OFF COURSE: This snowy egret has migrated from North America. Picture: TREVOR HARDAKER
OFF COURSE: This snowy egret has migrated from North America. Picture: TREVOR HARDAKER

Rare bird draws watchers to Cape Town

By Melanie Gosling Time of article published Jun 12, 2015

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Cape Town - The average birdwatcher would be forgiven for calling it a little egret.

Serious birders know better: the white bird that has been quietly wading among the shallows of the Black River along the M3, Cape Town, this week is a snowy egret, native to North and South America, and way off course to end up at the tip of Africa.

Word went out on Monday, and watchers and “twitchers” started converging on the river banks. Five of them flew down from Gauteng on Thursday on the 6am flight to see the bird and to tick it off their lists.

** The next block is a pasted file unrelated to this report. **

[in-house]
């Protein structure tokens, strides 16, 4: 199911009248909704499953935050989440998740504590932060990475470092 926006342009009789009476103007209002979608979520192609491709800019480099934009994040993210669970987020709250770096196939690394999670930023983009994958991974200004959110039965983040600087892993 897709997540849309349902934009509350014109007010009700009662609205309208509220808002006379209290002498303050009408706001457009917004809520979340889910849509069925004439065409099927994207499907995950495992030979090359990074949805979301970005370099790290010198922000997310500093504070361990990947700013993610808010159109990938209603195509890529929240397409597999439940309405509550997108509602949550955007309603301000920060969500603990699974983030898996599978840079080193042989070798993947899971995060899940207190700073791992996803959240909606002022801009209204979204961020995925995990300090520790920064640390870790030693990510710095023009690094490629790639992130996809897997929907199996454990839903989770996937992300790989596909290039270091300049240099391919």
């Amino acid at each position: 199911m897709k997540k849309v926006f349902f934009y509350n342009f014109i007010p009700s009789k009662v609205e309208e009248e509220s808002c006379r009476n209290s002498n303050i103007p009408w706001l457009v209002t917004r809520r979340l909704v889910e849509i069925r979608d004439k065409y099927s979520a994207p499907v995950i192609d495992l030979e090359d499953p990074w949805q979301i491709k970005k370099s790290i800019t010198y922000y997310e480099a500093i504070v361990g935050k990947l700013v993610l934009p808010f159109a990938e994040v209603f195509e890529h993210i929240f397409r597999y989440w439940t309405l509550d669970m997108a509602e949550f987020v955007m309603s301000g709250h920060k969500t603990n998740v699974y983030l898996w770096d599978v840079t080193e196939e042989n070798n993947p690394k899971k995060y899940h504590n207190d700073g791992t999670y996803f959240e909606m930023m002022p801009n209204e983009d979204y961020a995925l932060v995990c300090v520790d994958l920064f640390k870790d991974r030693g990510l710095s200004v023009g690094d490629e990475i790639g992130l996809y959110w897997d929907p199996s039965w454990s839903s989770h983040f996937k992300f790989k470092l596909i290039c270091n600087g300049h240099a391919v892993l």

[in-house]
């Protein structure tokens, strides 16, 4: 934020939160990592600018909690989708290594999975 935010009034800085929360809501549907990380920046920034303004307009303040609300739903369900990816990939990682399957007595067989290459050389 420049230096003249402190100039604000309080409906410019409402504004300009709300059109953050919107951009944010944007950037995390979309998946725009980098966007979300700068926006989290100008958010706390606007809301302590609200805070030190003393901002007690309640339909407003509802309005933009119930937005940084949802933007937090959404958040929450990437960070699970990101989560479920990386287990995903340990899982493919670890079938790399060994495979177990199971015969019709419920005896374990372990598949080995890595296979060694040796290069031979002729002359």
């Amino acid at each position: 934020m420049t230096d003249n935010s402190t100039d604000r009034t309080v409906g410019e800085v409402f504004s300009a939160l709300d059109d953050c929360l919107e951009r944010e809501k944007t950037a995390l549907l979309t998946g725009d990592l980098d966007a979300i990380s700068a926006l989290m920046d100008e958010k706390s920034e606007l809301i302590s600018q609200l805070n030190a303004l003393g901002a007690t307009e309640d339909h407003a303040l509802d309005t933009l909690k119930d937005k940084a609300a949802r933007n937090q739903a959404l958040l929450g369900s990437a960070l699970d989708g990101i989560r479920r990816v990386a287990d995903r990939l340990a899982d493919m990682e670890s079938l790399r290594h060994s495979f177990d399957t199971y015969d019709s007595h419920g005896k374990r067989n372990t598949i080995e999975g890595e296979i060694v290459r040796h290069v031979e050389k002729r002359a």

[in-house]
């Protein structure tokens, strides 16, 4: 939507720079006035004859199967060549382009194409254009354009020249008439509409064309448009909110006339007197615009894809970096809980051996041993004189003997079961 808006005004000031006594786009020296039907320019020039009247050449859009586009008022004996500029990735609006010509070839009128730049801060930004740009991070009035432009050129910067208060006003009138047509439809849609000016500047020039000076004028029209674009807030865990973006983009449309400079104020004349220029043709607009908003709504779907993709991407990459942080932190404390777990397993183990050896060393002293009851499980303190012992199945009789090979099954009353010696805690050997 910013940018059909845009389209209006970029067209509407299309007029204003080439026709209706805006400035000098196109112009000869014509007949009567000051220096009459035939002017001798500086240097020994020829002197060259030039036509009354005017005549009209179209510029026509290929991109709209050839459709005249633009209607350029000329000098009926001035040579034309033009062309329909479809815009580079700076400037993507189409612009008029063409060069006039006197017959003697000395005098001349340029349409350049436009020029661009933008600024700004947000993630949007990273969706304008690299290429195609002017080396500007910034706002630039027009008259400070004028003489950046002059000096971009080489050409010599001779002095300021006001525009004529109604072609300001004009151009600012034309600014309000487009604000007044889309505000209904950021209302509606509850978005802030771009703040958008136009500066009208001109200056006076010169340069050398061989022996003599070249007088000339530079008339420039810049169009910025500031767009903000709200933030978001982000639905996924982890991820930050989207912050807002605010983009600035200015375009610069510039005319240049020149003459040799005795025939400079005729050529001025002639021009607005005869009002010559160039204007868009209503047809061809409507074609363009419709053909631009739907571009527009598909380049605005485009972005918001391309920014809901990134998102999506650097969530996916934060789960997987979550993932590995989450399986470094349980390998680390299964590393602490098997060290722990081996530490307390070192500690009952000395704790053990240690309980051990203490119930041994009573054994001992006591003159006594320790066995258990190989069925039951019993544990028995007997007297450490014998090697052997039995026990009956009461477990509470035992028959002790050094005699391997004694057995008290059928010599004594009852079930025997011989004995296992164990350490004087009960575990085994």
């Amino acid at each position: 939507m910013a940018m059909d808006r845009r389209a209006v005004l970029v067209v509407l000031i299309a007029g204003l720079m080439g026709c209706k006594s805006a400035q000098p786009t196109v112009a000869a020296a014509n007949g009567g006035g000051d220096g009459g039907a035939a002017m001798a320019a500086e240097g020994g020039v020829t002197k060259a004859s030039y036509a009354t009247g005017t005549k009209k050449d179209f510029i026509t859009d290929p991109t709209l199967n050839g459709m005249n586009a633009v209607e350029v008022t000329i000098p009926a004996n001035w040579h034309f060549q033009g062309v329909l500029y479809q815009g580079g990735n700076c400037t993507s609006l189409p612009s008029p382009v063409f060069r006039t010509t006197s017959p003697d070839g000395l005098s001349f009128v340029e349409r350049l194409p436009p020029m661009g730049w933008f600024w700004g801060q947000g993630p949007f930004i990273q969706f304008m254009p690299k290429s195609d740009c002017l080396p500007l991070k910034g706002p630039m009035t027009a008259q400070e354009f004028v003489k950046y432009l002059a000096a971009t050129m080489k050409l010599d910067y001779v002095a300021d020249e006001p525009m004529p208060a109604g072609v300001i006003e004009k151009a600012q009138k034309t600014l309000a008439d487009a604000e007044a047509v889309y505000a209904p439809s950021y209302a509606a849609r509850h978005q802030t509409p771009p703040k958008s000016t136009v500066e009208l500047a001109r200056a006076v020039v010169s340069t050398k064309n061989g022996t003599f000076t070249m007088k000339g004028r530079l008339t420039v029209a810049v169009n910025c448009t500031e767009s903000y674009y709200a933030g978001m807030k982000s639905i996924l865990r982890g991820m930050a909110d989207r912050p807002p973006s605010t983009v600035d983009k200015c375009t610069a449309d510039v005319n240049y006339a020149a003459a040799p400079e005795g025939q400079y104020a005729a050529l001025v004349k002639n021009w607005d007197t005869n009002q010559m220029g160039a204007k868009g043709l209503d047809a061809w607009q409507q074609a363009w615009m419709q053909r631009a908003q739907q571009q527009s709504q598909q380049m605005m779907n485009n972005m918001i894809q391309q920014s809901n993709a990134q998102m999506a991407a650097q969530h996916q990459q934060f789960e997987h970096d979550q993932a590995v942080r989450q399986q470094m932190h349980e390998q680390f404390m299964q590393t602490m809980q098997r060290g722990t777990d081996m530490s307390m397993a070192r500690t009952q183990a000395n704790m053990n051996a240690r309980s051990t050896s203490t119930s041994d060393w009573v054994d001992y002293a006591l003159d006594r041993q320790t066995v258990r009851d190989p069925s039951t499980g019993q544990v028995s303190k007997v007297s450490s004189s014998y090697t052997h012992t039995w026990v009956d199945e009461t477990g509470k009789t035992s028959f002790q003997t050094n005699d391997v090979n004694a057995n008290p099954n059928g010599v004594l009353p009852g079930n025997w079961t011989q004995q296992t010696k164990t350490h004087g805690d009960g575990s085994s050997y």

“Twitchers” will go to great lengths to see a rare bird. For many, the snowy egret was a “lifer” – a first-ever sighting of a bird. And it is quite special. This is only the second time a snowy egret (Egretta thula) has been seen in Africa.

Trevor Hardaker, chairperson of Birdlife South Africa’s National Rarities Committee, said the only other recorded sighting of a snowy egret in Africa had been in Cape Town in 2002. “Everyone’s very excited.”

For most of the week, the location of the rare vagrant could be pinpointed by the watchers with cameras, binoculars and spotting scopes, out for a perfect view. “They want it on their life list.”

Hardaker explained some migratory birds got caught in storms and were blown off course, so a bird moving from North America to Central America – as the snowy egrets would do in the northern winter – could end up in the UK or Europe.

“Then it probably did a second stint down in Africa. Why it kept on moving south, who knows?

“It’s very similar to our little egret. Obvious differences are the yellow patches in front of the eye, yellow up the back of its legs, and it is also daintier and more compact.”

On Thursday the bird was between the bird hide on the Black River and the railway bridge.

Cape Times

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